If you’re suffering from memory problems, poor concentration, and have widespread pain—in your back, shoulders or neck—you could be suffering from fibromyalgia, which may be relieved by natural and alternative treatment. However, the first step to treating this condition is knowing that you have it, which may be a challenge.

Although fibromyalgia affects about two to four percent of the population—ninety percent of whom are women—it is often misdiagnosed or undiagnosed. This is partly because some of its symptoms mimic those of other health problems, such as rheumatoid arthritis and chronic fatigue syndrome. But another reason may be the continued skepticism of some members of the health community that the condition even exists. “Fibromyalgia can be described as an invisible, ongoing nightmare that others cannot see or feel, says Jenny Fransen, a registered nurse and co-author of the Fibromyalgia Help Book along with I. Jon Russell, M.D.

The condition, also called FMS, has no visible symptoms, so many who have it think they’re imagining or exaggerating the pain. Other symptoms of fibromyalgia include:

  • anxiety and depression
  • fatigue
  • headaches
  • soft tissue pain
  • stiffness
  • insomnia
  • a change in pain tolerance
  • irritable bowel syndrome
  • irritable bladder
  • pelvic pain
  • restless leg syndrome
  • noise and temperature sensitivity

There are a few drugs on the market that treat pain and other symptoms of fibromyalgia, such as duloxetine HCl (Cymbalta®) and milnacipran HCl (Savella®). However, there’s also enough scientific and anecdotal evidence that natural or alternative treatment is also beneficial for fibromyalgia.

The types of alternative treatment the National Fibromyalgia Association recommends include acupuncture, massage, myofascial release, chiropractic treatment and yoga. Others that may also prove effective are: Exercise Physical therapy may take stress off the muscle system, improve postural fatigue and positioning, and condition weak muscles, according to the Department of Physical Medicine and Rehabilitation in Munich, Germany.

Also, a study published in the British Medical Journal found that graded aerobic exercise was more effective than relaxation at relieving fibromyalgia. Graded simply means that you increase the amount of activity over time; activities may be walking, swimming, or biking. The benefits of exercise held up over a 12-month period. Herbal Remedies Herbal remedies for fibromyalgia also seem to be promising. Research shows that acetyl L-carnitine (LAC) is significantly more effective than placebo for the condition, reducing the number of tender points and musculoskeletal pain patients experienced.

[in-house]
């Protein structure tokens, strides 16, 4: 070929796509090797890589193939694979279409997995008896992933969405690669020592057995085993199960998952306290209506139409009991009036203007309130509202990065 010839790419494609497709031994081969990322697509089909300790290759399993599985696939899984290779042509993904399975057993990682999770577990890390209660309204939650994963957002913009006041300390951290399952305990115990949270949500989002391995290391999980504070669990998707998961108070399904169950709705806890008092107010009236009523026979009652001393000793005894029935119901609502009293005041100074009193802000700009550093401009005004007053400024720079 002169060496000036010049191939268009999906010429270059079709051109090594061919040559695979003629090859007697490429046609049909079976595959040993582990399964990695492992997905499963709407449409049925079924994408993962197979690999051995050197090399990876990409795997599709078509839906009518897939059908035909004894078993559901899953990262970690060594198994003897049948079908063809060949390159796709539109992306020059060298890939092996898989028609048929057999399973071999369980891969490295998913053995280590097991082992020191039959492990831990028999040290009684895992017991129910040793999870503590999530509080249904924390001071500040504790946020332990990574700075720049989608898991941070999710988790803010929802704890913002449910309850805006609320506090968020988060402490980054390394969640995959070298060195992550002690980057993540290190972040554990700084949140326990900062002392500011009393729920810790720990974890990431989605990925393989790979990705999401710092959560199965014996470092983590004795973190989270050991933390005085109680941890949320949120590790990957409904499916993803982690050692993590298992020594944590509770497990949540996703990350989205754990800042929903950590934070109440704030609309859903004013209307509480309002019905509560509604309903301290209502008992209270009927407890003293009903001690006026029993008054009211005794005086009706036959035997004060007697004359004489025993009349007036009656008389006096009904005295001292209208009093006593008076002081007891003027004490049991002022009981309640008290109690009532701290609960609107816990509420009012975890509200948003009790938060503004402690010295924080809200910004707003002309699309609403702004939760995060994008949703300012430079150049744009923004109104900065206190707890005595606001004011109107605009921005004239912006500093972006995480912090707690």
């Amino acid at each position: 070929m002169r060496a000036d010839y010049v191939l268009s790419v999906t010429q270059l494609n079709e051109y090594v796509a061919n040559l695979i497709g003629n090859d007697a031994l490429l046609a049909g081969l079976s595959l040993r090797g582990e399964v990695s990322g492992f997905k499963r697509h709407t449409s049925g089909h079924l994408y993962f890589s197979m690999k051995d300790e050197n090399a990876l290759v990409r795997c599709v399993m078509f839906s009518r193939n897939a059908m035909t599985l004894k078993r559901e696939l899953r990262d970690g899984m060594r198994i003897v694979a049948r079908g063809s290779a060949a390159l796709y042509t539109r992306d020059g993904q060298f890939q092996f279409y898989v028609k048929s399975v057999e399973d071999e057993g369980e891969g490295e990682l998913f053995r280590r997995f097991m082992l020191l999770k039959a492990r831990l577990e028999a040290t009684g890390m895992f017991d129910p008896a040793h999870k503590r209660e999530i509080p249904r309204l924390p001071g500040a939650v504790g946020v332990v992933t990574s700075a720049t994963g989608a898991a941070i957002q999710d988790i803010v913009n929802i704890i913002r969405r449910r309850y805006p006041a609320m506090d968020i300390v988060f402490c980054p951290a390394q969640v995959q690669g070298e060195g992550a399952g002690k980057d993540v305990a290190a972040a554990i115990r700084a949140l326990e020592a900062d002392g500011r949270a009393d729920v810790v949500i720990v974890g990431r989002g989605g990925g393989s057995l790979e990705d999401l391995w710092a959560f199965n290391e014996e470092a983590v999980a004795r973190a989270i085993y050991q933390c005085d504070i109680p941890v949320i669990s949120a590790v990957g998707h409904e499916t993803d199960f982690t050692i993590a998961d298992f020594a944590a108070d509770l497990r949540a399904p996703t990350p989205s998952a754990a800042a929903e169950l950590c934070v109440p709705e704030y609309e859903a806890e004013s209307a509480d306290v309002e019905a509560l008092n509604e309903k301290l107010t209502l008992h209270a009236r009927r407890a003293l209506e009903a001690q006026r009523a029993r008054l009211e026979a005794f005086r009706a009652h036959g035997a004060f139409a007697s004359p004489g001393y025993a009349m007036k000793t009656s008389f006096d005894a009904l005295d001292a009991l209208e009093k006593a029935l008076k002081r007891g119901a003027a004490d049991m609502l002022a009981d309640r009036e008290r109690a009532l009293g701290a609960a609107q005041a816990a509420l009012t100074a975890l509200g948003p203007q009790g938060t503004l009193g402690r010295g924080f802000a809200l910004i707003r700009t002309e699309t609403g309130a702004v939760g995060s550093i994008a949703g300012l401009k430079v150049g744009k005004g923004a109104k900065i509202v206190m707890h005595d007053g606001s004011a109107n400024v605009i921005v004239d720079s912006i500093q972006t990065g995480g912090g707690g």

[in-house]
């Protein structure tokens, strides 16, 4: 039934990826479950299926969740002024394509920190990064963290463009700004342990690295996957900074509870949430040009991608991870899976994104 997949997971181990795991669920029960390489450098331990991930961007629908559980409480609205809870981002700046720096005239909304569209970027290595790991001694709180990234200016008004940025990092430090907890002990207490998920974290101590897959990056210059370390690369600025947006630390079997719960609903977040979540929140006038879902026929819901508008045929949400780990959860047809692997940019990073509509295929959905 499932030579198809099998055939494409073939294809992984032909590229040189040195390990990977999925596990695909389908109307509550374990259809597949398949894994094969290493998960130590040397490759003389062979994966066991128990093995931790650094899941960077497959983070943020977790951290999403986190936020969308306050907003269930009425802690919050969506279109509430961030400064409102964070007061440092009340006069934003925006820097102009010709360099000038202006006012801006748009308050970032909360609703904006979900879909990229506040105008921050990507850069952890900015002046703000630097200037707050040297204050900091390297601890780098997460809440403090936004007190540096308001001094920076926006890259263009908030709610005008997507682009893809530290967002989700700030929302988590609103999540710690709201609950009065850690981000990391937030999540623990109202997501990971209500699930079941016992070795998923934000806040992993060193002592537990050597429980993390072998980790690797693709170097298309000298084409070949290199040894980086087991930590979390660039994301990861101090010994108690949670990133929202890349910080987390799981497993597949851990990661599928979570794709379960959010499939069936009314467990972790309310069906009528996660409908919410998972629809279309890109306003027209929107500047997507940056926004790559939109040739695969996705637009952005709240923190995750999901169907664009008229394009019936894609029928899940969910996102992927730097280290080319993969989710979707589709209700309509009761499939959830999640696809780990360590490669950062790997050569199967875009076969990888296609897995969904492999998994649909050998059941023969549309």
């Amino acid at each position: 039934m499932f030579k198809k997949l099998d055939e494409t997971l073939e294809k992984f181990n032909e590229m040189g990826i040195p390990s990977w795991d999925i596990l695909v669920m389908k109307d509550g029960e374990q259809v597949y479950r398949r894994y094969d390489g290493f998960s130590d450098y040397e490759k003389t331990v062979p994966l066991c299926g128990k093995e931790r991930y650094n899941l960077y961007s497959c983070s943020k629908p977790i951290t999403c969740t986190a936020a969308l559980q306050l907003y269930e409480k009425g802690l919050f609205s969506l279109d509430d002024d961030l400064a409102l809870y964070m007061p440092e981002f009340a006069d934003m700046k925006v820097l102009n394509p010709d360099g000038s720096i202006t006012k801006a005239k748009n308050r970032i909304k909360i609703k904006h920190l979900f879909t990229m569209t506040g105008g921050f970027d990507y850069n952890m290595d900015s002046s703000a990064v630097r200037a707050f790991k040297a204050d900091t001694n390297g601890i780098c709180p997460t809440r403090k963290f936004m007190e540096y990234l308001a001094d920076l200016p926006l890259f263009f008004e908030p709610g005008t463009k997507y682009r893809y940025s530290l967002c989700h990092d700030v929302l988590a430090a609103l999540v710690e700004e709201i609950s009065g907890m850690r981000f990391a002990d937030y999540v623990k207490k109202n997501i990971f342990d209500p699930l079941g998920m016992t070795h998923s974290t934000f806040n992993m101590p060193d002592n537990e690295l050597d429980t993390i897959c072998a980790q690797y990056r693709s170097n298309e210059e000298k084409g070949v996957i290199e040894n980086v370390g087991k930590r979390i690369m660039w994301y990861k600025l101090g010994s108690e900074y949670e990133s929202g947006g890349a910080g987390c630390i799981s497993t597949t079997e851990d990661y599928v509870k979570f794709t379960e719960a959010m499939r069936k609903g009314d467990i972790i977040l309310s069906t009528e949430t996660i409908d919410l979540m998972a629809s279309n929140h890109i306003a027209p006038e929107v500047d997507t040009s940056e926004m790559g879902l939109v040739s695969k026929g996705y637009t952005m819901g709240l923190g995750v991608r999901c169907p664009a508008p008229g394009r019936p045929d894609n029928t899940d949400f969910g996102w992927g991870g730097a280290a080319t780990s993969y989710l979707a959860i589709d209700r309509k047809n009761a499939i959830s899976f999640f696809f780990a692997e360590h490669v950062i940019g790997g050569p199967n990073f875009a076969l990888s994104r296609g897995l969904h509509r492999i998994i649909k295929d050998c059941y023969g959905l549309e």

Melatonin is another alternative treatment that reduces the number of tender points and severity of pain, but it may improve sleep and quality of life as well. Infrared Sauna Therapy An alternative treatment called Waon involves sitting in an infrared-ray, dry sauna for about 15 to 20 minutes.

A small study showed that it reduced pain caused by fibromyalgia by about 50 percent after just one treatment. Lifestyle Changes Adjusting aspects of your life can also quell some fibromyalgia symptoms: Improve your sleep habits, practice stress reduction methods daily such as meditation and deep-breathing exercises, and practice relaxation. Also, consider making dietary changes such as switching to a mostly raw, vegetarian diet — or a vegan diet, which research shows improves pain, joint stiffness, and quality of sleep associated with fibromyalgia.


National Institute of Health; National Fibromyalgia Association, University of Maryland Medical Center Reference Journal: British Medical Journal, Vol. 325 Issue 185 Date: 2002

Study: Prescribed exercise in people with fibromyalgia: parallel group randomised controlled trial Website: http://www.bmj.com/cgi/content/full/325/7357/185?ck=nck Authors: Selwyn C M Richards, David L Scott

Journal: Internal Medicine (Tokyo, Japan), Vol. 47, No. 16., pp. 1473-1476 Date: 2008

Study: Efficacy of Waon therapy for fibromyalgia. Website: http://www.citeulike.org/group/6034/article/4411411 Authors: K. Matsushita, A. Masuda, C. Tei